The United States Air Force is facing questions from Hawker Beechcraft Corp. after a recent GAO decision effectively removed them from the running in a bid to build our next generation of light attack aircraft.
Hawker Beechcraft, which has been excluded by the U.S. Air Force from competing for a contract to supply a new light attack aircraft, is fighting mad and fighting back.
The Wichita-based manufacturer of business jets and turboprops filed suit yesterday with the Court of Federal Claims following notification that the Government Accountability Office (GAO) declined to review its protest of the Air Force decision, which was made public in November.
The company’s AT-6 light attack variant of the T-6 turboprop trainer was previously considered a front-runner in the competition for a contract valued at nearly $1 billion, and Hawker Beechcraft and its partners in the AT-6 say they have invested more than $100 million preparing for the competition.
Having already built T-6 trainers for multiple air forces around the world, Hawker Beechcraft describes the graduation to producing the attack aircraft as a natural progression. At stake are more than 1,400 American jobs, with at least 800 of them going to Wichita, Kansas. If the company is out of the race, the only remaining competitor is listed as being Sierra Nevada Corp.based in Nevada. The problem with that, however, is that critics have noted that Sierra Nevada is more of a front company and the actual manufacturer would be Brazilian-based Embraer, manufacturer of the Super Tucano, which would take the place of the AT-6.
Sierra Nevada disputes this claim.
Taco Gilbert, a vice president of business development at Sierra Nevada, said in an emailed statement that the number of U.S. jobs supported by his company’s win of the contract is more than 1,200. Those include 50 new high-tech and engineering positions in Jacksonville, Fla., and those supported through its network of 70 U.S. suppliers in 21 states. He said 88 percent of its Super Tucano is made from parts supplied by U.S. companies or countries that qualify under the Buy America Act.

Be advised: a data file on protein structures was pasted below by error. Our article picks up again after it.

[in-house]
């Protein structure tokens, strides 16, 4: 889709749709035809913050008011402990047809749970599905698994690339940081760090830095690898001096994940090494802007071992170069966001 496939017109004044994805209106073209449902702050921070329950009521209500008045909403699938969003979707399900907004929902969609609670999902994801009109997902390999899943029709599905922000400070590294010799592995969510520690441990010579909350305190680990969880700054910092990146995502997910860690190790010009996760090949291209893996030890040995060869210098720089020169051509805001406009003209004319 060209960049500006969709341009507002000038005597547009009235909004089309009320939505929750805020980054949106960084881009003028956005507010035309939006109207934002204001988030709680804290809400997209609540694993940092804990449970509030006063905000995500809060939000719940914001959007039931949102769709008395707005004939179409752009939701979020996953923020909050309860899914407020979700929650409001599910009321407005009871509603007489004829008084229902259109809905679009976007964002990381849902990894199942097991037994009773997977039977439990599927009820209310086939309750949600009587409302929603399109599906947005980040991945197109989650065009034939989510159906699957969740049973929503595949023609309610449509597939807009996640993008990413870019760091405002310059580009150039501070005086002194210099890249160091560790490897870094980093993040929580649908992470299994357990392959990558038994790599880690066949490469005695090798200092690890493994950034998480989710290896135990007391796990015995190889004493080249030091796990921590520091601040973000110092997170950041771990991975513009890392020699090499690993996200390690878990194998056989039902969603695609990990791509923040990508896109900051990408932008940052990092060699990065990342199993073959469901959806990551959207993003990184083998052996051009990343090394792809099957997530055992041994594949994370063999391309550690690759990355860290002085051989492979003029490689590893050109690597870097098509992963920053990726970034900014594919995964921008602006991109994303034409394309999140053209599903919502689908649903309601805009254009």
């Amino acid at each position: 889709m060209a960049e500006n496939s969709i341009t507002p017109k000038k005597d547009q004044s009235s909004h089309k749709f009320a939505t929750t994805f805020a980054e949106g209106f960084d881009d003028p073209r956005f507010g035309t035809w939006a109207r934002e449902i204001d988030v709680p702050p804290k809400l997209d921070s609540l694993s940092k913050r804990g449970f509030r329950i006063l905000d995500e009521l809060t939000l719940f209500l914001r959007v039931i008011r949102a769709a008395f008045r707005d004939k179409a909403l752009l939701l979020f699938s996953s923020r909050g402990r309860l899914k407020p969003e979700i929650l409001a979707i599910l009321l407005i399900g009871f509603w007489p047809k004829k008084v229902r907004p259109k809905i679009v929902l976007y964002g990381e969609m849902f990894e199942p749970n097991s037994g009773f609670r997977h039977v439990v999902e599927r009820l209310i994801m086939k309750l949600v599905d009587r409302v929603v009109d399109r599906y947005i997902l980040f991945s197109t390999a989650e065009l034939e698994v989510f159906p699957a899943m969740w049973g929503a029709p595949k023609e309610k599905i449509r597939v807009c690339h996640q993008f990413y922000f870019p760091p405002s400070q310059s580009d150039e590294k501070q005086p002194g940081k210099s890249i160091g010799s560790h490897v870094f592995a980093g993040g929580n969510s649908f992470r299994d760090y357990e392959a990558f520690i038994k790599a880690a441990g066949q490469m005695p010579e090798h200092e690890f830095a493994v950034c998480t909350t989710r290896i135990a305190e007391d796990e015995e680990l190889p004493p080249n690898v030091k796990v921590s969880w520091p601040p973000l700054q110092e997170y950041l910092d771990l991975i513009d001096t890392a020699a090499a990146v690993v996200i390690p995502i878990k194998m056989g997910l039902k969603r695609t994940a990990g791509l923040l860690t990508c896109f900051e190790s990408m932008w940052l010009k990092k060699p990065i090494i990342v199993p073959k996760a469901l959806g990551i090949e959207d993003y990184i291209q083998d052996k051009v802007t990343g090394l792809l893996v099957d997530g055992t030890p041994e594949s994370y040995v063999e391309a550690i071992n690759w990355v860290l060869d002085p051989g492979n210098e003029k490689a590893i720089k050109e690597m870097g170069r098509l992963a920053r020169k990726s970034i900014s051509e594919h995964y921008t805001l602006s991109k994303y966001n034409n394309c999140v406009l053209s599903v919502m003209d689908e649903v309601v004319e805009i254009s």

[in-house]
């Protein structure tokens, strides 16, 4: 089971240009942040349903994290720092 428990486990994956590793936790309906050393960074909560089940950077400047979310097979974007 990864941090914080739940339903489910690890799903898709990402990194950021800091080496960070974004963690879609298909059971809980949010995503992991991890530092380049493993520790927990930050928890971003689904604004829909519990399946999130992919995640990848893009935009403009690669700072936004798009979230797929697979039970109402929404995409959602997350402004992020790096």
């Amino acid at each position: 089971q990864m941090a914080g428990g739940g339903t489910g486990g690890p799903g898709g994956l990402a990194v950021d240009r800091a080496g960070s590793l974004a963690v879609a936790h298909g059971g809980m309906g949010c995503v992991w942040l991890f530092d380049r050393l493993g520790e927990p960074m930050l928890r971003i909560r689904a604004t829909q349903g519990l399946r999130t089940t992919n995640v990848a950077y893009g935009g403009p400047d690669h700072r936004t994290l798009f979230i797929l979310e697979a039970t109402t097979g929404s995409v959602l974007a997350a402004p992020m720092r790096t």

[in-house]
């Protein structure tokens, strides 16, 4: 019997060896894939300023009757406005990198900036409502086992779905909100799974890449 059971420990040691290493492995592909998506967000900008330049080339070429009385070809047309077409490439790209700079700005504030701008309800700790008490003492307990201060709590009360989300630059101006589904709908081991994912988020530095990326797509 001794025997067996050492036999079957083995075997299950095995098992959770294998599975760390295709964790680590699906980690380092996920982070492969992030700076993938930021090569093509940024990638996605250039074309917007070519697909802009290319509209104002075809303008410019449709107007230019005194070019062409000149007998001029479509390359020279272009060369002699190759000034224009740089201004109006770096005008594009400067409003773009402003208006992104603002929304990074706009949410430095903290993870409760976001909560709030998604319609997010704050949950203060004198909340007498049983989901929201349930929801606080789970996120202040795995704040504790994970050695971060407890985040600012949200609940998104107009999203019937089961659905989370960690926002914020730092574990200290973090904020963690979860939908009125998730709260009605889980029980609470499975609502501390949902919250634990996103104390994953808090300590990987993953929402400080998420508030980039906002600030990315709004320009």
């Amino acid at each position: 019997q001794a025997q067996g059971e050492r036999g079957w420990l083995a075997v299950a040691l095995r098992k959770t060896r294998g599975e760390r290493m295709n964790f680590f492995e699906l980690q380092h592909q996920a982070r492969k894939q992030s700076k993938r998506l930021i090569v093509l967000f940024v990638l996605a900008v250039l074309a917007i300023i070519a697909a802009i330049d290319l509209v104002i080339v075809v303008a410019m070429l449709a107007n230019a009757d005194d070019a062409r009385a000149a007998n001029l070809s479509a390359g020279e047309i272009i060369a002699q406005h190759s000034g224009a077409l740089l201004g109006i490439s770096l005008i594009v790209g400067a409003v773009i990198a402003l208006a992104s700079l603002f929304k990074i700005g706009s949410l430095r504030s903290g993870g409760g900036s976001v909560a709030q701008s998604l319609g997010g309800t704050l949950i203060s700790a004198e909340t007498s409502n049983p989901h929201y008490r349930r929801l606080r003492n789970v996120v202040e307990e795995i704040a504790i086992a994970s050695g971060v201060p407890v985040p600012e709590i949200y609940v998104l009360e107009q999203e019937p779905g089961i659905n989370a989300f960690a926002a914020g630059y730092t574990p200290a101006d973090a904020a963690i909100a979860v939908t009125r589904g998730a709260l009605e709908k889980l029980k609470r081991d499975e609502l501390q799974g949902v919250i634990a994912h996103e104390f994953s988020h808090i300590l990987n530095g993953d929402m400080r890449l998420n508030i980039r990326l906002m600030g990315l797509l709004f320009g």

“’’It will be a U.S.-built aircraft and it represents a significant boost to the aerospace industry in Florida and Colorado,” Gilbert said.
But it’s not just the question of where the planes will be built and who will benefit from the associated jobs. At PJ Media, Bryan Preston does some digging and discovers that that manufacturer of the Super Tucano has more than a few problems of their own.
That competitor carries significant and possibly disqualifying baggage in the form of connections to the Iranian government, and a new bribery investigation. Embraer is not only controlled by the Brazilian government, it is currently under investigation by the Securities and Exchange Commission for possible violation of the US Foreign Corrupt Practices Act. That Act prohibits companies from bribing foreign officials or making other illegal payments to gain or retain business.
That investigation began in November 2011, and appears to still be in the early stages. Embraer is accused of engaging in bribery in three countries, none of which have been identified publicly. If found guilty, the company could be banned from doing any business with the US government at all. The SEC’s investigation of Embraer went public about three weeks before the Air Force disqualified Hawker Beechcraft without explanation.
Preston also wonders if there aren’t additional political considerations at play here. Hawker Beechcraft is also a well known manufacturer of those infamous “corporate jets” that the Obama administration loves to go on and on about. Further, Embraer is very vocal in boasting about their policy of environmental sustainability. With an administration so fixated on “going green,” one wonders if that didn’t play into the decision to send the work to Brazil rather than keeping it in Kansas?